Owls and Wood Pushers, Part 2

Art by Denis Miller

Art by Denis Miller

By Rafique Shabbir

Part 1

The storm was at its peak. Not a single living person dare set foot on ground that night. The winds were howling, the branches were cracking, and trees leant back and forth again and again.

At the heart of the dark forest, there was a wooden cabin which illuminated the entire area around it. Entering the cabin doors, to the left there was an old couch and TV, in the right-hand corner a small kitchen (which also served as the dining room), with a table and two sets of chairs occupied by two human beings.

One of them was an old, wrinkly, short man with a small build. The other, a young, tall and lean man. The two men were both staring down, concentrating on the chess board. They were in the middle of an intense game.

The old man sat patiently, yet eagerly, as he waited for his next turn, looking to put a conclusion to the game. The younger one sat nervously, sweating as he tried to figure out how he was going to get out of the mess he had fallen into. As he raised his hand, he put it towards one of the chess pieces. The storm seemed to have also calmed down at that moment. The young one grabbed the piece, about to lift up, he looked at his opponent who didn’t show any sign of interest. On the inside, though, the old man could hardly contain his excitement. He had fallen right into his trap, victory felt so close… The young man, just about to finish his turn, was interrupted by a loud knock at the door.

“Who on earth could that be?” said the old man, frustrated.  

Little did the two men know that the events that would follow would change their lives forever…

Part 2

“Who could be at the door at this time of night, George?” asked the old man.

There was another knock at the door.

“I don’t know, Greg. Should we open it?” asked George, looking worried.

There was another knock at the door.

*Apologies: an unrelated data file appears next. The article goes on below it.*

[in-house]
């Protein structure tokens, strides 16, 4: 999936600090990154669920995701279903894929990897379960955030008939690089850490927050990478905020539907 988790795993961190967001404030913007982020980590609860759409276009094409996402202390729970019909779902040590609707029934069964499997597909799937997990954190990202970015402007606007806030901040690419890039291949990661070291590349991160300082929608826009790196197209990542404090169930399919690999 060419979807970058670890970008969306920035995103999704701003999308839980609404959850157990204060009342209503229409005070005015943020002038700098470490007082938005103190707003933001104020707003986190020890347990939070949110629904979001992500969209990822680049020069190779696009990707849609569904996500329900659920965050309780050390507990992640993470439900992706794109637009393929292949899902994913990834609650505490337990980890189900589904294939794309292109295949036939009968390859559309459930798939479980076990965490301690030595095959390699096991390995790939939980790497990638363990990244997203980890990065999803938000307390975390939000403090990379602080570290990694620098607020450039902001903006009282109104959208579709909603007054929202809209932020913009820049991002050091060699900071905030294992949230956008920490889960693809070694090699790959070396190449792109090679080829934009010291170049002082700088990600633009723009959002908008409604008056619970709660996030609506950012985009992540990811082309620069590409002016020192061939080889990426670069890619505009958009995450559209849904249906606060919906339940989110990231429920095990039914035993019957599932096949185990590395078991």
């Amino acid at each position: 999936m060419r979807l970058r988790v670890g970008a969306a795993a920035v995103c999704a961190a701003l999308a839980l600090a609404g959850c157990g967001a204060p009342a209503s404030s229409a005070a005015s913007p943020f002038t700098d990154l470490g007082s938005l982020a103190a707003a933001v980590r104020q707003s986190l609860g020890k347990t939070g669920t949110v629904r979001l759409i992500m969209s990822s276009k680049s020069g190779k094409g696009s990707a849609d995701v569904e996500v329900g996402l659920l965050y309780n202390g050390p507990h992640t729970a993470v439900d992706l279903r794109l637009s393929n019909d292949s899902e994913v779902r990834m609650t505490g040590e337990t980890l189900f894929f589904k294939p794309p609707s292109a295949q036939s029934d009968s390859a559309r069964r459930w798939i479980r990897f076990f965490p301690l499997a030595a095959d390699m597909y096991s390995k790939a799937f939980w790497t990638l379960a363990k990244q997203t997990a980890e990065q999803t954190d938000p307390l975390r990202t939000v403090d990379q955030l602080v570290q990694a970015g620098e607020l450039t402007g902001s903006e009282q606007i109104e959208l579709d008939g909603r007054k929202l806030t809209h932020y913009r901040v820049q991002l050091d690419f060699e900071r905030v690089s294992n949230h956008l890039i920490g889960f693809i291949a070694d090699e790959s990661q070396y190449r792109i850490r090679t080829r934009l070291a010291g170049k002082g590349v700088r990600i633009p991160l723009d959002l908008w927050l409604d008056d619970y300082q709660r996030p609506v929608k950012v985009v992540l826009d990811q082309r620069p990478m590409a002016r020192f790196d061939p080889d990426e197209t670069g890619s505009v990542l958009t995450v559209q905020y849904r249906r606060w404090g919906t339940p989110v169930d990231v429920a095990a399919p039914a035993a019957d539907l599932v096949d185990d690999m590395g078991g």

“Go ahead. Open it” said the old man.

George was about to go towards the door, but turned around and looked at the chess pieces and then to Greg. “Don’t mess with any of the pieces. We don’t want you to have an unfair advantage, now would we?”

“Why would I have any reason to change them when I’m already winning?” Greg smiled.

“Yeah, right. But seriously, though, don’t do anything while I go answer the door” replied George. Greg still sat there still smiling.

Just then, there was a louder knock at the door.

“Alright, I’m coming!” yelled George towards the door. He took one final glance at Greg, and proceeded towards the door. George made it towards the door. He put his hand on the doorknob and twisted it and pulled it towards him. The wind forced its way through the door, and the cold air set about the room. There was a violent pattering of raindrops, thunder erupted several times, each louder than the one before it.

There stood on the front doorstep a man who wore dress shoes, a black suit, and tie, his black hair drenched so that they covered most of his eyes and his white pale face. He stood in a slump, and his hands were playing with something in his pocket. He craned his neck to look up at George, who was at least half a head taller than him. He didn’t say anything.

“H-Hello,” said George. “Can I, uh help-” He got no further. In a fraction of a second the man in front leapt and took his hands out of his pockets. George found his neck was being clutched by cold, frail hands, the nails digging into his flesh as he was violently shoved forward into the cabin.

The man quickly kicked the door behind to close it. He made a movement with his hands towards his pocket again and then out.

George could feel something icy cold touching the bottom of his neck.

Greg sprang up from his chair but stopped.

“Hands in the air!” The man yelled. “Or I’ll shoot him,” he said gesturing towards the gun pointed at George.

Greg did as he was told. Both he and George stared at each other with terrified expressions. How were they going to get out of this one, their expressions were saying.


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